"L.A. Noir" A Poem by James Ellroy

Under the smog-skin of contemporary Los Angeles lie precious remnants of the grand, parochial city that lent itself, and the shadows of its lowlife inhabitants, to the light, sleazy film noir gems of the '40s and '50s.

I'm rolling eastbound on the Hollywood freeway, heavy on the gas pedal of my rented 1989 Mustang all black, call it the "noir car". In the distance L.A. City Hall looms like a pornstar crection. Call it my favorite noir location. I'm remembering the establishing shot in Pushover-the same freeway in its infancy, that same structure. Weak, lust-crazed, pussy-whipped. Fred MacMurray flushes his life down the toilet for Kim Novak. Now my hand is going for the flusher rather than the shift knob--I'll bet she was worth the ride down the bowl. Ditto City Hall establishing shot in Criss Cross--pussy-whipped Burt Lancaster flushes over Yvonne De Carlo. And it was City Hall again in D.O.A, but in the closing moments--Edmond O'Brien keels over dead. In noir you pay for your obsessions.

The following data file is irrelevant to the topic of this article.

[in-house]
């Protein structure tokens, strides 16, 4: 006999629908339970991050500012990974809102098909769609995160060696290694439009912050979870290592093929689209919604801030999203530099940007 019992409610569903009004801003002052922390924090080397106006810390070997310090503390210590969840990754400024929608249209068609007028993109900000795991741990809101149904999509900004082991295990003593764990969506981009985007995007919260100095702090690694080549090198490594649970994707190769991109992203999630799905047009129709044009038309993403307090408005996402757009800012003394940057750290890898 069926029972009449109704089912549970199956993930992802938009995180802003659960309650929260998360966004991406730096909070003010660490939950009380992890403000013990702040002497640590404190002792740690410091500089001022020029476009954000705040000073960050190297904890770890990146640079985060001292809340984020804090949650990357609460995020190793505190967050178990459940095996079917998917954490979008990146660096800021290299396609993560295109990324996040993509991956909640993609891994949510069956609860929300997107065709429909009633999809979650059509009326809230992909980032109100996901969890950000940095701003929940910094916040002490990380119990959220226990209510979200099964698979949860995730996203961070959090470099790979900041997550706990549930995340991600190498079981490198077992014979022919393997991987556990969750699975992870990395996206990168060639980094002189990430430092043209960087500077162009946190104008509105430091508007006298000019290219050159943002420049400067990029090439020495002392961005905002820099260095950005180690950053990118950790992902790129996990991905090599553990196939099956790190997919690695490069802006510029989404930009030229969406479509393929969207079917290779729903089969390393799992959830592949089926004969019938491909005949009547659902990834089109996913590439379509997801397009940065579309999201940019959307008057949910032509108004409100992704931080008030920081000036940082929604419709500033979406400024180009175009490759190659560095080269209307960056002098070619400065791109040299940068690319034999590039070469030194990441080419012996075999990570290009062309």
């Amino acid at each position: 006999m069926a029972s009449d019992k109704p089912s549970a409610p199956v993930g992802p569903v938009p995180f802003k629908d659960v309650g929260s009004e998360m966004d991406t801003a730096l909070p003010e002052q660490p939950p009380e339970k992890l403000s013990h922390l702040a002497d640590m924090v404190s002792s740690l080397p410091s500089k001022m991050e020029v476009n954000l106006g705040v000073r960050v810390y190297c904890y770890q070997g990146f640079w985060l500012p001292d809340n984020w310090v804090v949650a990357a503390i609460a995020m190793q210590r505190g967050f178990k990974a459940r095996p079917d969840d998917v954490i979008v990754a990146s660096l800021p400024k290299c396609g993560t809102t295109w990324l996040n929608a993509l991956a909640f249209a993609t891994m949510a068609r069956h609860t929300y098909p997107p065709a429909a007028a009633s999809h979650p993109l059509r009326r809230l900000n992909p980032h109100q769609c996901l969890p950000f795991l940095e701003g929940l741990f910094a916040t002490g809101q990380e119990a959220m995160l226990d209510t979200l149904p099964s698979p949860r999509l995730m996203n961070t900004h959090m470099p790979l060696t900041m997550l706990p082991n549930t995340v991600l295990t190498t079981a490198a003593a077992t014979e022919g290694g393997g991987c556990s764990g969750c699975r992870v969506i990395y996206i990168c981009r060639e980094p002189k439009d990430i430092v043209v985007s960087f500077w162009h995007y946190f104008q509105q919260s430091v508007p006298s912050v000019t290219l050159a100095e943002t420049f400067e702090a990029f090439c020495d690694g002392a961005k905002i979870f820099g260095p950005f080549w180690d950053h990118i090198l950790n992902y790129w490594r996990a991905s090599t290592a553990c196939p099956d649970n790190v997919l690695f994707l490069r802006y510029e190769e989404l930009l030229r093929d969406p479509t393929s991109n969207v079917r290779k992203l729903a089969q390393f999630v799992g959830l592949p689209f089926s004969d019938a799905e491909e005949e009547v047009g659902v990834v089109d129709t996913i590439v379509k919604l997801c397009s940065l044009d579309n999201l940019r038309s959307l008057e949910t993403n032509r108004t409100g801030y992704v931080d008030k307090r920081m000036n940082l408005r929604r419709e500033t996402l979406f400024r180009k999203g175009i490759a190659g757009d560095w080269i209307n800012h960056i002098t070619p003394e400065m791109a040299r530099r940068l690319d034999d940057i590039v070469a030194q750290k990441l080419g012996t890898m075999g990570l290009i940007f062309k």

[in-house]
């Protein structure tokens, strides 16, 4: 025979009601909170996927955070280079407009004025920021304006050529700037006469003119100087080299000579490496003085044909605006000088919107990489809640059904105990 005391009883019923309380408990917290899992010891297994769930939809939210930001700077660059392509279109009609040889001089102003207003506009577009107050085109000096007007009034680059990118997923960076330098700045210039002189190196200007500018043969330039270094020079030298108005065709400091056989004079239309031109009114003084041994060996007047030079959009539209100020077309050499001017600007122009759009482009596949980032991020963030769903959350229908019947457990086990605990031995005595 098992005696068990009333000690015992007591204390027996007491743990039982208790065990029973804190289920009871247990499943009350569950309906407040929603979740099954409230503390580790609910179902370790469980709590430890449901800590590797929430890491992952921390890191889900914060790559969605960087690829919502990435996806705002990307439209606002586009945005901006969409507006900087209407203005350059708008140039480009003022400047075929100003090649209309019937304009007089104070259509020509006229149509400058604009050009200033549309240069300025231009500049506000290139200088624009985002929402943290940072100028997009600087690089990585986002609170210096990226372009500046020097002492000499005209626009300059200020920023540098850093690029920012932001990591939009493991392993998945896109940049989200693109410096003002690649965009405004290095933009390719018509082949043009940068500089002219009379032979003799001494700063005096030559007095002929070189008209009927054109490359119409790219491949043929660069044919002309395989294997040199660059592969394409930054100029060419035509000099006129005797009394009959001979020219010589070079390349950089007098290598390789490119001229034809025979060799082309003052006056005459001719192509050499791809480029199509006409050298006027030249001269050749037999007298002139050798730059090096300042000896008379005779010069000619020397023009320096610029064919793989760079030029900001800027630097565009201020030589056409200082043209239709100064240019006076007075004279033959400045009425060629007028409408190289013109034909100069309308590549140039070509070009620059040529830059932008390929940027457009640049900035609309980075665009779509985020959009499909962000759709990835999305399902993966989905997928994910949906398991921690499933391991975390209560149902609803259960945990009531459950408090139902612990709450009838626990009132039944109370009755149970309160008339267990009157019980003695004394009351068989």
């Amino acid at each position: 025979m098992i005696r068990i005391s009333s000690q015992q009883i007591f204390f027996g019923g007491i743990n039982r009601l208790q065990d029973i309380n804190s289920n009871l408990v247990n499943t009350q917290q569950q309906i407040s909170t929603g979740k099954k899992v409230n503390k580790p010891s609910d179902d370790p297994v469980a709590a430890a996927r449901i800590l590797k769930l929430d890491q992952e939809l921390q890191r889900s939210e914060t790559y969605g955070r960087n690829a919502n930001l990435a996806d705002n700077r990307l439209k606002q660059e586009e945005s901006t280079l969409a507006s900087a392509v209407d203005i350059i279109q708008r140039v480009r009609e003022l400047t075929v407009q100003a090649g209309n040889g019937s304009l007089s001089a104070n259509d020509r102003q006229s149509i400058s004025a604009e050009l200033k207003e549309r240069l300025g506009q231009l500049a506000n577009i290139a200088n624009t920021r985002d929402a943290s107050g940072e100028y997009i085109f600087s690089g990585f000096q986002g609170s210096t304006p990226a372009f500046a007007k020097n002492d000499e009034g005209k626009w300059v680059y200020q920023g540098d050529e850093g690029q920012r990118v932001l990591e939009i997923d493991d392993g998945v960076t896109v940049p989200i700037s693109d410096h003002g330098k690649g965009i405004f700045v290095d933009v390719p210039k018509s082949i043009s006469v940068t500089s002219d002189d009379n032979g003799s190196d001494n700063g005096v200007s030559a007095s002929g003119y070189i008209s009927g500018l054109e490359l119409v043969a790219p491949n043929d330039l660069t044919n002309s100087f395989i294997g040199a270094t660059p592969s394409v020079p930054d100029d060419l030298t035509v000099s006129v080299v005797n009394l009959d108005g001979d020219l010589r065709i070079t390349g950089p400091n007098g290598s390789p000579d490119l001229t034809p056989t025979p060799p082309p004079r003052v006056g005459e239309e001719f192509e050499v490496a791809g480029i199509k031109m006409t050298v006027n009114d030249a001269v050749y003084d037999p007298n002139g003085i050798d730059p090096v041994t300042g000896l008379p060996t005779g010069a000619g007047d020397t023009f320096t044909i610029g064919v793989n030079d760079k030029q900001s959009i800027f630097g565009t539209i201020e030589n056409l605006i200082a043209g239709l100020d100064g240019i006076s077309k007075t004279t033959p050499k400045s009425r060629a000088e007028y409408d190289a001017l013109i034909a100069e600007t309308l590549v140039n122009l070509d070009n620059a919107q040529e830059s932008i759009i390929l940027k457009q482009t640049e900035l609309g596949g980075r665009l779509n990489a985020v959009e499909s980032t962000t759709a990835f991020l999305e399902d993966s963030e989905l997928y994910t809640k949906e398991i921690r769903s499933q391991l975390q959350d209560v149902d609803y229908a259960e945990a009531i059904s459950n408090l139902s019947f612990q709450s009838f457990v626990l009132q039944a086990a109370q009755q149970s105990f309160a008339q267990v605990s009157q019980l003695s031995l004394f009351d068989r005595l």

Now I'm off the freeway, southbound on Spring Street to the Bradbury Building--groovy latticework interior and creaky elevators used well in the noir sci-fi dud Blade Runner. This is also where lust-crazed Edmond O'Brien shot it out in D.O.A.-- some feat--he was dying of radium poisoning. (He must have stumbled to City Hall to croak.)

The noir car stalls dead at Spring and First, and late century lowlife urbanites surround it like sharks. In the noir universe, reality gets blurred. They look suspiciously like noir psychopaths, and if I have to endure them, I wish the rest of L.A. would just turn to grainy black and white to keep it all in the same movie.


James Ellroy is the author of The Black Dahlia, The Big Nowhere and the forthcoming L.A. Confidential.

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